According to a study from the International Data Corporation (IDC), the research firm, worldwide spending on AR and virtual reality (VR) is set to hit $17.8bn in 2018. This is up massively from what was estimated at $9.1bn in 2017 as consumer and business use cases grow. “There is currently a huge appetite from companies that see tremendous potential in the technology, from product design to retail sales to employee training,” said Tom Mainelli, program vice president, devices and AR/VR at IDC. In the commercial arena, retail will be leading the charge as largest sector for 2018 spending on AR and VR. Moreover, retail and online retail showcasing are expected to be the largest use cases with $950m of spending. This just demonstrates the importance of recognising mixed realities for the sales and marketing agenda. Marcus Torchia, research director of IDC customer insights & analysis, said: “Phone-based AR is likely to garner most of the excitement for the near term and many companies are already experimenting with AR apps and services. Some of these will be useful, many won’t be, but over the course of the next 12–18 months, we should start to see developers beginning to grasp the potential of AR.” In the UK, there has been a decline in high street shopping with the advent of online but Warwick Business School believes that AR apps can transform the high street for the better. A study based on a survey of almost 21,500 smartphone users in the US revealed that 48.8% were happier with goods bought through an AR app. Integration of AR is therefore expected to help stores stand against rivals on the web, as 41.2% said they’re more likely to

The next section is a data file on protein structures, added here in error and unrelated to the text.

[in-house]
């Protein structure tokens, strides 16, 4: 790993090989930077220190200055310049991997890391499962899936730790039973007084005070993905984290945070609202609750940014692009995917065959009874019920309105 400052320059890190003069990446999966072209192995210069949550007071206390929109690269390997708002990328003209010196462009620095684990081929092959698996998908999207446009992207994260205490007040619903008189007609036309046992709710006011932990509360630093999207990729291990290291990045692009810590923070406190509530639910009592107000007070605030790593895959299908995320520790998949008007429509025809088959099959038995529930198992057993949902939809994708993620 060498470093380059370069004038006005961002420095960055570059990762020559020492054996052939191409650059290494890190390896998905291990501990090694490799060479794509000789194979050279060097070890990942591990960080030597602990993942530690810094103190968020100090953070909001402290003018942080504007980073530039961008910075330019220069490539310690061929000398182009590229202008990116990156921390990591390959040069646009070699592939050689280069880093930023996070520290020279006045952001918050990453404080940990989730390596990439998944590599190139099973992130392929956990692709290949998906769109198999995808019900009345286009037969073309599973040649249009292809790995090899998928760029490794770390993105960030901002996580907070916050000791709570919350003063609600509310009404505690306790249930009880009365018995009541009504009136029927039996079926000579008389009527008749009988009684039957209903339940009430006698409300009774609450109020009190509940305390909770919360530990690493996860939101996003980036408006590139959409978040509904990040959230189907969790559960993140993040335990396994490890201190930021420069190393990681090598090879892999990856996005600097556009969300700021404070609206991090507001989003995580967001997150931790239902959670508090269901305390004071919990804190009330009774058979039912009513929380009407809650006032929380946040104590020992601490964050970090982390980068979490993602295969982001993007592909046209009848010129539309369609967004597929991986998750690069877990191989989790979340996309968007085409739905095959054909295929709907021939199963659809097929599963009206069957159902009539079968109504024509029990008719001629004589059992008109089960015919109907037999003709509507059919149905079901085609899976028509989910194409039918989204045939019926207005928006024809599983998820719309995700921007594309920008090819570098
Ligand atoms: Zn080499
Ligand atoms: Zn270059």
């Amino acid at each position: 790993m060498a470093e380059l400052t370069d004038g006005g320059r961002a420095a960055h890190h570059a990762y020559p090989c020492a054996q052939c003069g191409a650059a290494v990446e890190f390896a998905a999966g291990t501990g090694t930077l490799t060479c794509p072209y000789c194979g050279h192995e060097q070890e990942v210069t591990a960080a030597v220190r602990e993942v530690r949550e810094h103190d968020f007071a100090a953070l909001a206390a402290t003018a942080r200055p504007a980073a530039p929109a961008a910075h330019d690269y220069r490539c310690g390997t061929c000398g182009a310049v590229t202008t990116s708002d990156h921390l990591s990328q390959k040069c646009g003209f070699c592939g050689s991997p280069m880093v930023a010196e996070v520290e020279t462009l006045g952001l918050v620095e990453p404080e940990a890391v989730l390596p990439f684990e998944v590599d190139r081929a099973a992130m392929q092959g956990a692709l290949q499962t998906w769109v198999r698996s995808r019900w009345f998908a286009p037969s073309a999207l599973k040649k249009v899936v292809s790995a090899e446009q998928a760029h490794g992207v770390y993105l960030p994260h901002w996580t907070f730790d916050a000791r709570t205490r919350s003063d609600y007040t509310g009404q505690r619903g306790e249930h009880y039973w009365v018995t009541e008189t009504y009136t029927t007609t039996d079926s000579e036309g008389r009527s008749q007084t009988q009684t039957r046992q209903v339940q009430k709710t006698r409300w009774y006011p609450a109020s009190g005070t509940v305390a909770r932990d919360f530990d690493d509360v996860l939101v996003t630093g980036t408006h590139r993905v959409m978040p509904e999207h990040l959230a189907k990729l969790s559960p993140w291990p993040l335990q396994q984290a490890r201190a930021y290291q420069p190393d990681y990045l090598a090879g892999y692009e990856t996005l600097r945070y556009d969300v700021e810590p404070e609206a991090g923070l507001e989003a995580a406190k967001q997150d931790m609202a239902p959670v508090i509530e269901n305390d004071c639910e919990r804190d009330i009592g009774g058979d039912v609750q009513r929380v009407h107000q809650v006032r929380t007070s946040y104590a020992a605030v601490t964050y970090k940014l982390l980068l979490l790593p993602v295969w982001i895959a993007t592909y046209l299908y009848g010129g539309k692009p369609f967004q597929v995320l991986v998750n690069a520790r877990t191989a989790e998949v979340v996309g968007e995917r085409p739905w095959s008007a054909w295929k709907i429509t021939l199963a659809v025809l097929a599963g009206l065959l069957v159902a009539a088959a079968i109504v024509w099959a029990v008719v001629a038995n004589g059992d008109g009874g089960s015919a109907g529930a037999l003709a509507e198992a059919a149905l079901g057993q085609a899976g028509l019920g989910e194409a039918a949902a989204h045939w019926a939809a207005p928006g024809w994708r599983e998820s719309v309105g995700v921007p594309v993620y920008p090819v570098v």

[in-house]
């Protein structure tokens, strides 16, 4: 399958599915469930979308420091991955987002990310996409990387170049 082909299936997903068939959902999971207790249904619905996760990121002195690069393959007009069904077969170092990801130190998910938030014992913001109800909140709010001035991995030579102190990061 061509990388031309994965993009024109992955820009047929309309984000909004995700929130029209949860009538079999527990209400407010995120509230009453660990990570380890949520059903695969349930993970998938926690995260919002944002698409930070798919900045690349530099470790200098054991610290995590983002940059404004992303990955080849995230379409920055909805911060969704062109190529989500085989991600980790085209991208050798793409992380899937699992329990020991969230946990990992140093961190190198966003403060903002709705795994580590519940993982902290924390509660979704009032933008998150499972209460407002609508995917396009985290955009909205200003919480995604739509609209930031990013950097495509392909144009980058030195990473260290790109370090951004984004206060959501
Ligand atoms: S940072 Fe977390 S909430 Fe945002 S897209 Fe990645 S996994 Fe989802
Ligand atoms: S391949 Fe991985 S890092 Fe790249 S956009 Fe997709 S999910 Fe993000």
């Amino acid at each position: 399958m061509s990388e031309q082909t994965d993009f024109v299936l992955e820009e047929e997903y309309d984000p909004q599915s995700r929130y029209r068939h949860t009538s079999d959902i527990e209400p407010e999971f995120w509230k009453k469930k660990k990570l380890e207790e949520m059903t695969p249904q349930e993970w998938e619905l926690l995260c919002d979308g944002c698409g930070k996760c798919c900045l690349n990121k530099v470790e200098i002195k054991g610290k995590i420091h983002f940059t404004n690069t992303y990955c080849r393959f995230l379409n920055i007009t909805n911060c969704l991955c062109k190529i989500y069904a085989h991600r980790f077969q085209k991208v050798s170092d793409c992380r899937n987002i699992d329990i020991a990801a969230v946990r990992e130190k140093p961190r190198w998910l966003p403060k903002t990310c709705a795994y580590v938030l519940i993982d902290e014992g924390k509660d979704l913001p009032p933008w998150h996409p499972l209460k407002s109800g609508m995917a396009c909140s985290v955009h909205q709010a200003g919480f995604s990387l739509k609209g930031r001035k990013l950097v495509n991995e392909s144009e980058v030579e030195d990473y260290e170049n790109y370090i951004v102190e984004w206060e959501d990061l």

There is currently a huge appetite from companies that see tremendous potential in the technology, from product design to retail sales to employee training purchase items from a retailer using an app. Notable AR benefits include tracking down extra information and testing out products before they buy. Meanwhile, full integration, fast speed and ease of use are key areas that retailers integrating AR into stores will need to be on top of, as respondents highlighted those as issues stifling use. Bose, the audio equipment manufacturer and retailer, is one business capitalising on the AR movement this year as it revealed Bose AR, which was dubbed “the world’s first audio augmented reality platform”. The idea is that AR needn’t just be visual – businesses effectively have the means to mould it to suit their needs, whether that be interaction, brand awareness or, in the case of Bose, sound-based. In what is specific to its audio business model, Bose AR was showcased in the form of a pair of glasses that allow the wearer to hear what they’re seeing rather than primarily amending it with an
alternate visual reality. The wearable is said to know where the user is looking, thereby adding music, travel, educational and other layers to the experience, such as weather updates or restaurants nearby, for example. To that end, the business has opened its doors to collaborate with others, counting TripAdvisor and Yelp among partners. “Bose AR represents a new kind of augmented reality – one that’s made for anyone and every day,” said John Gordon, vice president of the consumer electronics division at Bose. “It places audio in your surroundings, not digital images, so you can focus on the amazing world around you— rather than a tiny display.” According to Forrester, the research firm, the previous “immaturity” of AR meant that marketers had failed to lock onto the opportunity of mixed realities. As such, it would be prudent to wake up to the technology’s potential. Certainly, as was the case of Bose, it would seem that brands need to keep their eyes, and ears, open.